“Finally, the day came and I came out to my mother, and well, she took it as well as I thought she would. She said that she accepted me and loved me for what I was. However, later she would confront me and while crying, was telling me how she felt. You could imagine my despair. Here was my mother, the person that has always helped me out and who I loved, and raised me, essentially rejecting me. Well, after some time of me being depressed and hating myself, I finally confronted her about it and told her how I felt. At that point I felt finally free. She told me her thoughts and I told her mine. We hugged it out, and now I feel like I can be myself at home. I still have not come out to my father, and that is because I have a rocky relationship with him and he follows the whole “machista” creed of men have to act a certain way. Both my brother and my mother tell me not to come out to him, and I am fine with that.”

One common misconception that bisexual individuals experience is that they are merely “confused” or that this is a phase of transition before someone comes out as either fully gay or lesbian. Ivan faced this too.

“There is a common misconception that bisexual people are just confused, but we are not. People believe that you have to love one or the other, and if you do not you are either weird or promiscuous. Take for instance this: when coming out my mother asked me if I ever have had sex with a women, and just so that I can make a point, I had to lie. The way I like to tell people is, that yes I have had feelings towards people of the opposite gender and of the same gender.”

Another misconception that Ivan mentions here is the idea that one can’t identify as bisexual unless they have been in a relationship with both sexes or genders already, or like both entirely equally. When faced with this stereotype, Ivan felt the need to lie to avoid his mother’s misunderstanding that one does not have to have physical experience with each sex to know how they feel and identify. What if we were to apply this thought pattern to people who identify straight? Do we ask our straight folks, well how do you know, have you been with someone the same gender or sex?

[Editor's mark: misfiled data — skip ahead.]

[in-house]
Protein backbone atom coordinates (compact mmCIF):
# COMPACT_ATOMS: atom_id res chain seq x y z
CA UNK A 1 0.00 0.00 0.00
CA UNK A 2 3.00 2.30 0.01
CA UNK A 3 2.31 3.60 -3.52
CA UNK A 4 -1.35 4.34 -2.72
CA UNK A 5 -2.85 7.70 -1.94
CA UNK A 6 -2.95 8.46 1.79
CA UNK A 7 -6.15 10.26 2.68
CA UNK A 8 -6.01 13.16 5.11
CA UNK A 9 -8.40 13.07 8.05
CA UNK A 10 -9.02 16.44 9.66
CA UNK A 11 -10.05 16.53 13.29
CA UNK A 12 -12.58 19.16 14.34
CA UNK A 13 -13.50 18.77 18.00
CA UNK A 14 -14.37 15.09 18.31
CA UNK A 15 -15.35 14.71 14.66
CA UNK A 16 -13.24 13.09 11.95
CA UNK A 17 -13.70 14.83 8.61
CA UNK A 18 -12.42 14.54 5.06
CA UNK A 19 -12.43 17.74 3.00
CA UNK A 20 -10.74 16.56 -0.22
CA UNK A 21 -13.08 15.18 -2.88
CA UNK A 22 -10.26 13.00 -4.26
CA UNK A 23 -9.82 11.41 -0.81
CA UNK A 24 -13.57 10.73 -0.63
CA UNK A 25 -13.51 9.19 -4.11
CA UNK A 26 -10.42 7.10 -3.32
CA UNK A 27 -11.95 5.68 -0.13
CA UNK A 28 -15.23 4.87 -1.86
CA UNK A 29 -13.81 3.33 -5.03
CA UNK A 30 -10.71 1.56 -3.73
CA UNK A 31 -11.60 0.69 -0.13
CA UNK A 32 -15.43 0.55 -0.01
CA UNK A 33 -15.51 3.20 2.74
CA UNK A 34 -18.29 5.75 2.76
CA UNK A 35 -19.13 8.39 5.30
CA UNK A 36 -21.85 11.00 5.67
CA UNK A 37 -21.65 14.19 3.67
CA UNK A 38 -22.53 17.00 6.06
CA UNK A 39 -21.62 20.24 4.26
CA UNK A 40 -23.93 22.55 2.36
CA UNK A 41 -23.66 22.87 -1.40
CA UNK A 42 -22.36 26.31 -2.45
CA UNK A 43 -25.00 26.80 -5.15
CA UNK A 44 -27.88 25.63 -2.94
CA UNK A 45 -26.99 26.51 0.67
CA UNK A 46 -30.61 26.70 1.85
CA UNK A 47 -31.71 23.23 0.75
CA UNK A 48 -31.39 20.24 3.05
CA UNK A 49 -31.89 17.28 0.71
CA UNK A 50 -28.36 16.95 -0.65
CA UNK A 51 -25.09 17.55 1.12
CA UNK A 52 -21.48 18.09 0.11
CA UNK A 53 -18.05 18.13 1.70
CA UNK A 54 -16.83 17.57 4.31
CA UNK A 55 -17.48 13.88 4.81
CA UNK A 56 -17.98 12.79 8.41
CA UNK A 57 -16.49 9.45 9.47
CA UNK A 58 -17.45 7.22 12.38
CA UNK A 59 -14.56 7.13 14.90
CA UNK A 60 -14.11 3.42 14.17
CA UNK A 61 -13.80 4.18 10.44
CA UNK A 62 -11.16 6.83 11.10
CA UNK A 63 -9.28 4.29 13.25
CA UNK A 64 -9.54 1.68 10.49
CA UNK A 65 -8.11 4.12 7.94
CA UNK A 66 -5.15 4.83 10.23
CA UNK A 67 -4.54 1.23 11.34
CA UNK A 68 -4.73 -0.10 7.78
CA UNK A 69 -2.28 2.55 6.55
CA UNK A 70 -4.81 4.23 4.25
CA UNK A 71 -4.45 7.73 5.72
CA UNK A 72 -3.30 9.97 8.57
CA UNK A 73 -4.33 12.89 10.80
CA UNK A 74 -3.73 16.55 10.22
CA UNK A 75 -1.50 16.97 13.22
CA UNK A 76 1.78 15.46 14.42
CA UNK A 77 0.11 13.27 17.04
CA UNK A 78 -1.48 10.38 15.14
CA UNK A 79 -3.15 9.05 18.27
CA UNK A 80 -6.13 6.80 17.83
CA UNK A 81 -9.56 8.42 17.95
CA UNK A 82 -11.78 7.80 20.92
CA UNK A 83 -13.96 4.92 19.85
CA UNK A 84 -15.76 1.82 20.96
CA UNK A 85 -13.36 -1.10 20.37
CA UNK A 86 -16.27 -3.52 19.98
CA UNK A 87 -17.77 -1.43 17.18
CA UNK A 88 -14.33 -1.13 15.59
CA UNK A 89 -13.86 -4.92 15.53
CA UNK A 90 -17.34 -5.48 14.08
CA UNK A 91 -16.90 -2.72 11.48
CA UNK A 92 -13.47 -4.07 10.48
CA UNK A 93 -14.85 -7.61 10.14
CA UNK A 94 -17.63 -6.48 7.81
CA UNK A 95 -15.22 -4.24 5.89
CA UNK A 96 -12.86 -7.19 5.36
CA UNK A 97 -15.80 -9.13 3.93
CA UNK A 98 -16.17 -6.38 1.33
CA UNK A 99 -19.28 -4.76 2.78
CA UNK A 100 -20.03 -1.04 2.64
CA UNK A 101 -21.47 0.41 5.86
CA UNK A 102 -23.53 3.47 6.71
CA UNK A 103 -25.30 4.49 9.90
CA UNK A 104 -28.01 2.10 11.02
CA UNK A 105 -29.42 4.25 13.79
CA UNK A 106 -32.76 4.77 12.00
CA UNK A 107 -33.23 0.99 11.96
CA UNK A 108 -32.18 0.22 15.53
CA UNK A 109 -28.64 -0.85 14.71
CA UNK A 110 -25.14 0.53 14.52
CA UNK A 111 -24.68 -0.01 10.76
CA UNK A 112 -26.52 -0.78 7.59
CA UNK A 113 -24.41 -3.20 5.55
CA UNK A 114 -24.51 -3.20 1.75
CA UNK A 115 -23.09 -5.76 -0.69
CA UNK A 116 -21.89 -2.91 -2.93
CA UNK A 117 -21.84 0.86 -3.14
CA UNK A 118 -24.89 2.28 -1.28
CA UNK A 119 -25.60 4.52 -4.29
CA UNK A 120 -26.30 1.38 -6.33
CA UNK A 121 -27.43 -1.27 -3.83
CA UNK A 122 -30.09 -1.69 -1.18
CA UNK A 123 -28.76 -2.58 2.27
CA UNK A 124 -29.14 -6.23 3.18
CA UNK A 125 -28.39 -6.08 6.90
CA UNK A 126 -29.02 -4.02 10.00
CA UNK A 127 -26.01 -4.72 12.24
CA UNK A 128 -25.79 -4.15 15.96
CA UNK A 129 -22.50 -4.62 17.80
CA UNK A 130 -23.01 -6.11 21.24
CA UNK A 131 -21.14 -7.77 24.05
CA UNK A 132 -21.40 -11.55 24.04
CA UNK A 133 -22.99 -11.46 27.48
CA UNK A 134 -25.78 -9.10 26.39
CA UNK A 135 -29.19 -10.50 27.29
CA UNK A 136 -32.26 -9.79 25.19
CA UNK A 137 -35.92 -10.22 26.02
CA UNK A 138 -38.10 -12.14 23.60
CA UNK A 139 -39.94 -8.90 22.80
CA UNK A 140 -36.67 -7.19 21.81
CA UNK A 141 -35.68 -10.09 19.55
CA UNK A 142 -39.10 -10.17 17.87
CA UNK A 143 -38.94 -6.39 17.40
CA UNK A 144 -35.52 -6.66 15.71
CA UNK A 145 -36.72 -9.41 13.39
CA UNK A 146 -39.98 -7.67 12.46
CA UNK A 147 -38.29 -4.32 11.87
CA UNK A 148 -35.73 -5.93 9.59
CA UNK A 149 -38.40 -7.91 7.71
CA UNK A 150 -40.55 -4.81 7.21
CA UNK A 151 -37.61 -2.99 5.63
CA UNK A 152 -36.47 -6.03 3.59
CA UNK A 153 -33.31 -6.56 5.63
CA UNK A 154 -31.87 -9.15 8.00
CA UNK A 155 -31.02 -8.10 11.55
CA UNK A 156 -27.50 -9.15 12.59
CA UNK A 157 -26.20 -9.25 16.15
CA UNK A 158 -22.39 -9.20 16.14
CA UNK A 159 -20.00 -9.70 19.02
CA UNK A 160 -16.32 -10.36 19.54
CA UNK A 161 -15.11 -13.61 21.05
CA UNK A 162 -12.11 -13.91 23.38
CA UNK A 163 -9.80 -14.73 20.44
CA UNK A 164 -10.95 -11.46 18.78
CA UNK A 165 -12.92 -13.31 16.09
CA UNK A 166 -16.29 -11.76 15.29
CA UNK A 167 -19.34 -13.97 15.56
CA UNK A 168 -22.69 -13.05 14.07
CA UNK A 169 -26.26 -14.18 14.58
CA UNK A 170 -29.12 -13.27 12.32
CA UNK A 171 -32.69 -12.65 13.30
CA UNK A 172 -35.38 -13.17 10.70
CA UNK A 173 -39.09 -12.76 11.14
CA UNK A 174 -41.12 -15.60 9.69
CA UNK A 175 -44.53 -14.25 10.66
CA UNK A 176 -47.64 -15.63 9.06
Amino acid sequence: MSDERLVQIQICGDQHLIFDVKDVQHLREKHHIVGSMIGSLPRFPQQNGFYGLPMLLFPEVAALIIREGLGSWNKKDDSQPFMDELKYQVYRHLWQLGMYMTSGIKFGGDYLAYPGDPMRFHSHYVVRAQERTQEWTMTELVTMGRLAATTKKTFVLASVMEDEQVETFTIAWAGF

Jennifer was born and raised in Michigan but currently resides in Nebraska. After years of studying and practicing social work, she identifies social justice as a large part of her life. Jennifer has also experienced the same prejudices, stating, “I’ve only ‘dated’ males, and a lot of folks consider my bisexuality not valid due to that.” She has also had the experience of having to balance her sexuality and her family.

“Truthfully, I never came out to my family. I feel like if I would have had a relationship with a female that went beyond sex and was ‘official’ I would have came out in a heartbeat. But that was another thing. I’ve been attracted to both men and women for as long as I can remember. I was never very open about being attracted to women because in my younger years, it wasn’t as ‘accepted’ or maybe there wasn’t a whole lot available to me then. Add that to my somewhat religious upbringing and it was a weird thing to even mention to anyone for me at that time.